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Winter Getaway: Soaking in Japanese Hot Springs

December 31, 2009
by Sarah Amandolare
Hot springs have long been intrinsic to Japanese culture, initially used for medicinal reasons, and now offering residents and visitors a steaming respite from the outside world. A winter getaway to an onsen, which literally means “hot spring” in Japanese, is a perfect way to experience snowy scenery while keeping toasty warm.

The Roots of Onsen

According to the Japan Times, hot springs “played more of a curative role” before Japan adopted Western medical science during the Meiji Era, beginning in the 1860s. Buddhist monks encouraged bathing in onsen for better health, and wounded soldiers often “sought out the curative effects” of the hot waters in the 15th and 16th centuries.

Melissa Pearce of The Sydney Morning Herald says an onsen visit “is probably the quintessential Japanese experience.” There are onsen suiting any personality, including remote hot springs “reached only on foot” and large “multiplex therapeutic resorts” in Tokyo. Pearce describes some of Japan’s high-end ryokans, which are guesthouses near hot springs.

Onsen Modernization and Tradition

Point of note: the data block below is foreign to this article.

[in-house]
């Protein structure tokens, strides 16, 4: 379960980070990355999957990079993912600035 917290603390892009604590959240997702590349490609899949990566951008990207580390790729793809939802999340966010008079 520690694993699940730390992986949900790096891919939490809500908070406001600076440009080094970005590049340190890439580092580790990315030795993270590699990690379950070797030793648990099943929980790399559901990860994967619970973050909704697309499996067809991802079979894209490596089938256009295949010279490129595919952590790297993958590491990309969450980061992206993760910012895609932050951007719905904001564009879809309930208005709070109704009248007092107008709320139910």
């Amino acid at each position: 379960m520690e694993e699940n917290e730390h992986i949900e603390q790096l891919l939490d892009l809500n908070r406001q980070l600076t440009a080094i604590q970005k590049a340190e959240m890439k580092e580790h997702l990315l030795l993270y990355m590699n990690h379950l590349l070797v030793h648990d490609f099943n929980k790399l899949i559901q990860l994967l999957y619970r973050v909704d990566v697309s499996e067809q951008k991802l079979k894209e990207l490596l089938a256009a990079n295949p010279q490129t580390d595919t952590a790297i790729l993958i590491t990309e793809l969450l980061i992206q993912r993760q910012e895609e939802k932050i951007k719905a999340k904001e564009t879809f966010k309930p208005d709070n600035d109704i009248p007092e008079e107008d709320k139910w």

To attract younger travelers and visitors, many Japanese onsen ryokans are incorporating modern amenities, such as “liquid crystal TVs and programmable toilets,” according to The New York Times. But traditional elements and “ancient ideas” are still fundamental to onsen ryokans; guests “enjoy long soaks in the hot spring baths, often with a view of the outdoors, in a remote, natural setting,” and luxuriate in multi-course, seasonal meals. The natural materials that have always been used to construct onsen ryokans remain in place, encouraging “traditional behavior,” architect and designer Hiroshi Ebisawa told The New York Times.

Washing up is one traditional behavior required at some onsen ryokans. In an article for Travel and Leisure, Pia Ulin describes the pre-soak process: “you sit on a stool, douse yourself with hot and cold spring water from wooden buckets, and scrub with a rough towel,” Ulin writes. With her daughter, Ulin visited a mid-range onsen ryokan, which fell somewhere between the “insanely expensive” and quite basic accommodations available throughout Japan. Regardless of price, it seems possible to leave an onsen feeling refreshed; Ulin and her daughter left “two very clean, serene girls.”

Unexpected Visitors

In addition to foreign and Japanese bathers at onsen ryokans, wild macaques—Japanese monkeys—also frequent the hot springs. Boasting white fur and red faces, the creatures particularly enjoy onsen during wintertime in Yamanouchi, which is located 45 minutes from Nagano city. According to the San Francisco Chronicle, the so-called “snow monkeys” enjoy bathing in a very human way, drawing fascinated, wide-eyed tourists. Just be careful not to look back at them too intently, warns the Chronicle, as “these normally placid primates can quickly turn aggressive.”

Finding an Onsen

Secret Japan has a database of 129 onsen throughout Japan, including outside baths and mixed baths (baths allowing male and female bathers). Each listing has a photo, description of scenery, and details of amenities, as well as a link to the onsen’s official Web site and a phone number.

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